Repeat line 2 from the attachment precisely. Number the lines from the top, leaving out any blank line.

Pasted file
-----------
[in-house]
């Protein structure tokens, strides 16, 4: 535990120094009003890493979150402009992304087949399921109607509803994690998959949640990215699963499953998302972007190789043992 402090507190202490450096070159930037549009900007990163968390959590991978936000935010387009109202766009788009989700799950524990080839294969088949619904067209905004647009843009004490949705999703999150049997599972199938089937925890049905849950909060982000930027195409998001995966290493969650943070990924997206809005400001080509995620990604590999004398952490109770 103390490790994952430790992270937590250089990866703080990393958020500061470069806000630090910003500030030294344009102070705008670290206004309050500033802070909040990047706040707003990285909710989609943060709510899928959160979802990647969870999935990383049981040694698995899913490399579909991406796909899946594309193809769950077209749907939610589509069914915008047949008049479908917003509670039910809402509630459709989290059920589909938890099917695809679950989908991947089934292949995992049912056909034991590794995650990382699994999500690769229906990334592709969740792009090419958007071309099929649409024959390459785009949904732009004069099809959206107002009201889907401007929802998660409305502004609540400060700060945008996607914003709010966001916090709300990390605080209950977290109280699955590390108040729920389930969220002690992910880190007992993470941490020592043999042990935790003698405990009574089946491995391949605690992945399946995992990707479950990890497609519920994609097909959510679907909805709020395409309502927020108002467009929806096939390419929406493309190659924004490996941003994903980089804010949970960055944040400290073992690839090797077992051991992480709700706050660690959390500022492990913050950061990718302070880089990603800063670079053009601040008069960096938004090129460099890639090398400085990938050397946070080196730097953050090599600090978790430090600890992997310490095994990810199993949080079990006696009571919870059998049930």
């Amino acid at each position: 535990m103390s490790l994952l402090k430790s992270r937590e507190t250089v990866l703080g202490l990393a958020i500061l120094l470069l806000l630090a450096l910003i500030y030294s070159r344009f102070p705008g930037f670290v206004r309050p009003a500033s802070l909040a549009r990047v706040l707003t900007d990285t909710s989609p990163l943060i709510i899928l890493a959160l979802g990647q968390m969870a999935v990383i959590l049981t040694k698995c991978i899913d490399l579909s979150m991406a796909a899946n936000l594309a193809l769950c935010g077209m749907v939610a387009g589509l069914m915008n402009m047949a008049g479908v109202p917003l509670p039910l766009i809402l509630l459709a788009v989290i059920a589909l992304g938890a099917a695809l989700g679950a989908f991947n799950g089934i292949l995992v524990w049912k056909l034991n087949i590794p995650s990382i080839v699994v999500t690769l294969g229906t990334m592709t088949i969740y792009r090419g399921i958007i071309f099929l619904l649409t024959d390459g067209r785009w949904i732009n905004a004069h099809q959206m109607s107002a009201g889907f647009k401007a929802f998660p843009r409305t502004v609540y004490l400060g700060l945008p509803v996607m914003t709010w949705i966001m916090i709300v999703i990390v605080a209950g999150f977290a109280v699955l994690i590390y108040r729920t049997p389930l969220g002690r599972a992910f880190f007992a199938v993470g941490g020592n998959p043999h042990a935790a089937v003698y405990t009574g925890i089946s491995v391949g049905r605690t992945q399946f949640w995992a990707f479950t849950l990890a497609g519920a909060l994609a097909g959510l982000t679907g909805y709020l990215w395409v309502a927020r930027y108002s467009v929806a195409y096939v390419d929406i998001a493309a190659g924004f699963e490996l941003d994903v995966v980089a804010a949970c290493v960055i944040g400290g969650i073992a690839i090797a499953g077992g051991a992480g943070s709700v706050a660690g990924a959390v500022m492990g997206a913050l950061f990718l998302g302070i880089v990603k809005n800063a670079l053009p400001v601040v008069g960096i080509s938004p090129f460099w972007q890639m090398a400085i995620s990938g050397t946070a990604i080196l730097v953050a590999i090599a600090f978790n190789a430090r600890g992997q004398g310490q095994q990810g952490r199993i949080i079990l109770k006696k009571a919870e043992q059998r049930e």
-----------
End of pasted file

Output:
């Protein structure tokens, strides 16, 4: 535990120094009003890493979150402009992304087949399921109607509803994690998959949640990215699963499953998302972007190789043992 402090507190202490450096070159930037549009900007990163968390959590991978936000935010387009109202766009788009989700799950524990080839294969088949619904067209905004647009843009004490949705999703999150049997599972199938089937925890049905849950909060982000930027195409998001995966290493969650943070990924997206809005400001080509995620990604590999004398952490109770 103390490790994952430790992270937590250089990866703080990393958020500061470069806000630090910003500030030294344009102070705008670290206004309050500033802070909040990047706040707003990285909710989609943060709510899928959160979802990647969870999935990383049981040694698995899913490399579909991406796909899946594309193809769950077209749907939610589509069914915008047949008049479908917003509670039910809402509630459709989290059920589909938890099917695809679950989908991947089934292949995992049912056909034991590794995650990382699994999500690769229906990334592709969740792009090419958007071309099929649409024959390459785009949904732009004069099809959206107002009201889907401007929802998660409305502004609540400060700060945008996607914003709010966001916090709300990390605080209950977290109280699955590390108040729920389930969220002690992910880190007992993470941490020592043999042990935790003698405990009574089946491995391949605690992945399946995992990707479950990890497609519920994609097909959510679907909805709020395409309502927020108002467009929806096939390419929406493309190659924004490996941003994903980089804010949970960055944040400290073992690839090797077992051991992480709700706050660690959390500022492990913050950061990718302070880089990603800063670079053009601040008069960096938004090129460099890639090398400085990938050397946070080196730097953050090599600090978790430090600890992997310490095994990810199993949080079990006696009571919870059998049930």